FLY-BY-NIGHT
1942, Universal, 74 min, USA, Dir: Robert Siodmak

Don’t miss this little-seen gem, one of the first Hollywood efforts of noir maestro Robert Siodmak. Shifting with Hitchcockian aplomb between suggestive light comedy and thickly shadowed suspense, Siodmak stuffs two features’ worth of stylish set pieces into a sprightly running time, making this as good as wartime B picture as anything produced in the era. Richard Carlson’s and Nancy Kelly’s romance-on-the-run chemistry, laced with witty innuendo (and plenty of Kelly’s fine gams) is reminiscent of Robert Donat and Madeleine Carroll in THE 39 STEPS. Great fun, and surprisingly sexy for its time.


SOMEWHERE IN THE NIGHT
1946, 20th Century Fox, 111 min, USA, Dir: Joseph Mankiewicz

An amnesiac vet (John Hodiak) prowls through the Los Angeles underworld searching for the mysterious “Larry Cravat,” the lone clue to his true identity. Mankiewicz’s vastly underrated noir is a timeless trip through the noir netherworld, a place where no one can be trusted. With Richard Conte, Lloyd Nolan, Nancy Guild and a rogue's gallery of familiar faces lending vivid support.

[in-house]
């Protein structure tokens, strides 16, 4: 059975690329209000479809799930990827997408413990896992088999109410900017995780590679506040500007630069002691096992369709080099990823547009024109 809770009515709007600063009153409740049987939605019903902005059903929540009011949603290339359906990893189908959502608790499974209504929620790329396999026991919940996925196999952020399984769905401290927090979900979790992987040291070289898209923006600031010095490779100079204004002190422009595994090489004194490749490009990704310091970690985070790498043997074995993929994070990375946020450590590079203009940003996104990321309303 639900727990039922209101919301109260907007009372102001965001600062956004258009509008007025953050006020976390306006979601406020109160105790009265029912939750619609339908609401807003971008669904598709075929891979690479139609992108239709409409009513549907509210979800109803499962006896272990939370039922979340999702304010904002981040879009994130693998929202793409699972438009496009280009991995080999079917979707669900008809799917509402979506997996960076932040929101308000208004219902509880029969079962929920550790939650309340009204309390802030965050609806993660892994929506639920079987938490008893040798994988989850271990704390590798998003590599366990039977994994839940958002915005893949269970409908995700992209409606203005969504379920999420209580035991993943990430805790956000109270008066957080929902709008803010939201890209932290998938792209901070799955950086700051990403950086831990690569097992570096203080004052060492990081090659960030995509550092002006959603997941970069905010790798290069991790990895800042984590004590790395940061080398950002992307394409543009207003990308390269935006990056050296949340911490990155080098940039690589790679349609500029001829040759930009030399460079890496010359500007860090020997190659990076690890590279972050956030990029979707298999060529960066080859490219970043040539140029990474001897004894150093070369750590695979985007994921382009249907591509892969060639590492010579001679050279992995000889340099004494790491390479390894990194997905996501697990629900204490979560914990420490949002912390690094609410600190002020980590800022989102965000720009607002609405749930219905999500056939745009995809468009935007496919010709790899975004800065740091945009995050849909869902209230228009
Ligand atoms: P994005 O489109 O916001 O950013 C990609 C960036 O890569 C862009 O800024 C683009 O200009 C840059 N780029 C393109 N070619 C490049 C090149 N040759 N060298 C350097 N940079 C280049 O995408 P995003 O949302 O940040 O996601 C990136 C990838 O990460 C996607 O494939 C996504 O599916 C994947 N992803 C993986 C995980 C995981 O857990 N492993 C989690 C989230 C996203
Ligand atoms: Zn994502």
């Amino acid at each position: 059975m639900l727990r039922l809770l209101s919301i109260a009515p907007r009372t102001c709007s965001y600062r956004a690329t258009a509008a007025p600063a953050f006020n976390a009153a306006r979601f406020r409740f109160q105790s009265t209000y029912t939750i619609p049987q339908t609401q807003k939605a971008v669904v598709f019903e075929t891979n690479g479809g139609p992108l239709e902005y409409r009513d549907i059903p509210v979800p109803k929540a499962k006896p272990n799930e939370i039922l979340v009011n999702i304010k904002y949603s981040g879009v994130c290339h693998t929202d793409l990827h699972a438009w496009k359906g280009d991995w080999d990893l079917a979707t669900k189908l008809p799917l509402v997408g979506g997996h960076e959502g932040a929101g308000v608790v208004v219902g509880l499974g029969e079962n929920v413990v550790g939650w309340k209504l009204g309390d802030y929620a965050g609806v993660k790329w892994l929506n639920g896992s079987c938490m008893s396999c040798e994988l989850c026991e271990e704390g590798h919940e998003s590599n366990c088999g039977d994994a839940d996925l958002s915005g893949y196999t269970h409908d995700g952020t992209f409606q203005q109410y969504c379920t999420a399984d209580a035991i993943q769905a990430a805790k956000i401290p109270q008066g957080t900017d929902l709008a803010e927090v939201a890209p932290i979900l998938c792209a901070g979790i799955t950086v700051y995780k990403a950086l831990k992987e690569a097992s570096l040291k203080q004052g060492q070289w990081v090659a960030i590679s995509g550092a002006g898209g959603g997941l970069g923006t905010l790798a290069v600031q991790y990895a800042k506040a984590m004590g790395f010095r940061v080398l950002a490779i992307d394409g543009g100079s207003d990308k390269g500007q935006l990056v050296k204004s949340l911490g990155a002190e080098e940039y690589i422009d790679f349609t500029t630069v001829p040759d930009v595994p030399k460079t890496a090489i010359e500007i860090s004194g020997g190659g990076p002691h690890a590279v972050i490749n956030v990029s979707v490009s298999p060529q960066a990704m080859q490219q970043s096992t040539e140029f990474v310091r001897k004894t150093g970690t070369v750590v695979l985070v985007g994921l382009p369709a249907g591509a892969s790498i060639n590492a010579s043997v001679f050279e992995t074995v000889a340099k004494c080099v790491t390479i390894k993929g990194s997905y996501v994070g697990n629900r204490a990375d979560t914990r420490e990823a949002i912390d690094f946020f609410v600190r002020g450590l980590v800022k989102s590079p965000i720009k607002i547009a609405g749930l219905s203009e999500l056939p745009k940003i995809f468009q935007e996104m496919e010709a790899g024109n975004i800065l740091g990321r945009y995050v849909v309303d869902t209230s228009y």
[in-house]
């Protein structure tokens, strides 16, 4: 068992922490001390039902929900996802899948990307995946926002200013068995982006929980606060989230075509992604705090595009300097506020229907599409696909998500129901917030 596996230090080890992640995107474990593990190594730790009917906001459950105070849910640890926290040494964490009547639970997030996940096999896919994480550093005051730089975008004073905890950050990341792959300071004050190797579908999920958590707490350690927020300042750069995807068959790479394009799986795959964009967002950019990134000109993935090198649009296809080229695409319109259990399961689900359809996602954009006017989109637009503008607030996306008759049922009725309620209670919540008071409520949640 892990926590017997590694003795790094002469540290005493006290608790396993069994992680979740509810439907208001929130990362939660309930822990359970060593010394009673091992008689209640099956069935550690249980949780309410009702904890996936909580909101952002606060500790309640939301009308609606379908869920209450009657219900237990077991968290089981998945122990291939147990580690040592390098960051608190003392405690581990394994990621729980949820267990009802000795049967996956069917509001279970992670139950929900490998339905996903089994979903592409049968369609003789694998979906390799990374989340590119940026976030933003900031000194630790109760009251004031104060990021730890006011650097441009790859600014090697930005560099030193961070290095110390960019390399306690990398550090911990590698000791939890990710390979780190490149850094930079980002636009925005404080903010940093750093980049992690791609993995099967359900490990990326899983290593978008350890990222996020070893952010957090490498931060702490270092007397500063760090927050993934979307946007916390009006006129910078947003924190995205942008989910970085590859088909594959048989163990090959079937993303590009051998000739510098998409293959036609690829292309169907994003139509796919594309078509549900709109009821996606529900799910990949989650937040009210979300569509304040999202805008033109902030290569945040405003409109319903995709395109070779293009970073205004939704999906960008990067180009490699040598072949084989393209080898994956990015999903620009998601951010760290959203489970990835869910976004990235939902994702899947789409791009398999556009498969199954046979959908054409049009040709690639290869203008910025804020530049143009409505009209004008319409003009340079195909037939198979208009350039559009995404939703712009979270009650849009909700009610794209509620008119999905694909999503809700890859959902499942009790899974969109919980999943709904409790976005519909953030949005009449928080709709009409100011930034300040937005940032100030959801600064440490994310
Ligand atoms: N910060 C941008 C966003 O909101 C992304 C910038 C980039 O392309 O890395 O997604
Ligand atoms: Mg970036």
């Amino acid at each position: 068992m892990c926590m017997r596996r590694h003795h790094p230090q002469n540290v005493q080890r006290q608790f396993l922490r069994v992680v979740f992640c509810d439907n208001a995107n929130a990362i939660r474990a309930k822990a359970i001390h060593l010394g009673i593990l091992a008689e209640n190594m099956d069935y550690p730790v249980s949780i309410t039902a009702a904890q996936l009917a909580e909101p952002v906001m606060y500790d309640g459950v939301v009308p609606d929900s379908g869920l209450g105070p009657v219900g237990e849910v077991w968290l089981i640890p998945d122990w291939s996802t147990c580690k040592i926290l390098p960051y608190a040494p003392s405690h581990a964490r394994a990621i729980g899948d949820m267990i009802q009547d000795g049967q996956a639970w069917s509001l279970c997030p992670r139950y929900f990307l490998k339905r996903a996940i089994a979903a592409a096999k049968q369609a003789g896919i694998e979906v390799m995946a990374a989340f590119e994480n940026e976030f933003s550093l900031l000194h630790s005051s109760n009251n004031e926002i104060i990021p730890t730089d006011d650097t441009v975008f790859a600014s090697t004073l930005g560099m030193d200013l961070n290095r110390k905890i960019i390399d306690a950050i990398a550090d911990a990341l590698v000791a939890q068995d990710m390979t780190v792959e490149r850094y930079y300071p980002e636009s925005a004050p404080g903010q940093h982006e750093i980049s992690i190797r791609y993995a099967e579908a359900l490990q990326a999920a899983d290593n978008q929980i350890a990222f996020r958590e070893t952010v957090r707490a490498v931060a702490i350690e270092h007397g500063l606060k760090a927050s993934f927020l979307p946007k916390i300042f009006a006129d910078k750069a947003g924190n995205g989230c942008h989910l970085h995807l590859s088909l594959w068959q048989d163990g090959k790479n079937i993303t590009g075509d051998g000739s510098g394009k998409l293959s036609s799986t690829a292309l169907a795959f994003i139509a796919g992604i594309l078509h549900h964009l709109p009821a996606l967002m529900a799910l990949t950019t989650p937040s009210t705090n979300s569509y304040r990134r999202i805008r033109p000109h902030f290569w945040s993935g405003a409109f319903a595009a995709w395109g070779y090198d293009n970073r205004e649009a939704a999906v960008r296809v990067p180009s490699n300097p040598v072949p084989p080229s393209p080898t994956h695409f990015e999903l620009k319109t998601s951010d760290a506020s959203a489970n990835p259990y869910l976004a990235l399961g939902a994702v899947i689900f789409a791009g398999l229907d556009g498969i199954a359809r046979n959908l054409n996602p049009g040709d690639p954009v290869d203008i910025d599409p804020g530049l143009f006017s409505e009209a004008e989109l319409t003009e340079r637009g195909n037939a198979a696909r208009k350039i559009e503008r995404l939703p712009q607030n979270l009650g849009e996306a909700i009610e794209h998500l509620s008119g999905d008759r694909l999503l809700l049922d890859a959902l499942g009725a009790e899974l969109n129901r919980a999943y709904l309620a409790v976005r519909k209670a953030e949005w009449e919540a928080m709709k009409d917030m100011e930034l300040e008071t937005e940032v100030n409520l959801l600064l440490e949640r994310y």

THE NAKED CITY
1948, Janus Films, 96 min, USA, Dir: Jules Dassin

A landmark crime movie, producer Mark Hellinger's hardboiled tribute to his beloved Big Apple peels away all the stylistic melodramatics of noir to present Hollywood's first true policier. The scrupulously researched script by Malvin Wald and vivid location photography by William Daniels (an Oscar winner) combined to make this one of the most influential Hollywood films of the 1940s. With Barry Fitzgerald, Howard Duff, Don Taylor, Dorothy Hart and a very scary Ted de Corsia.


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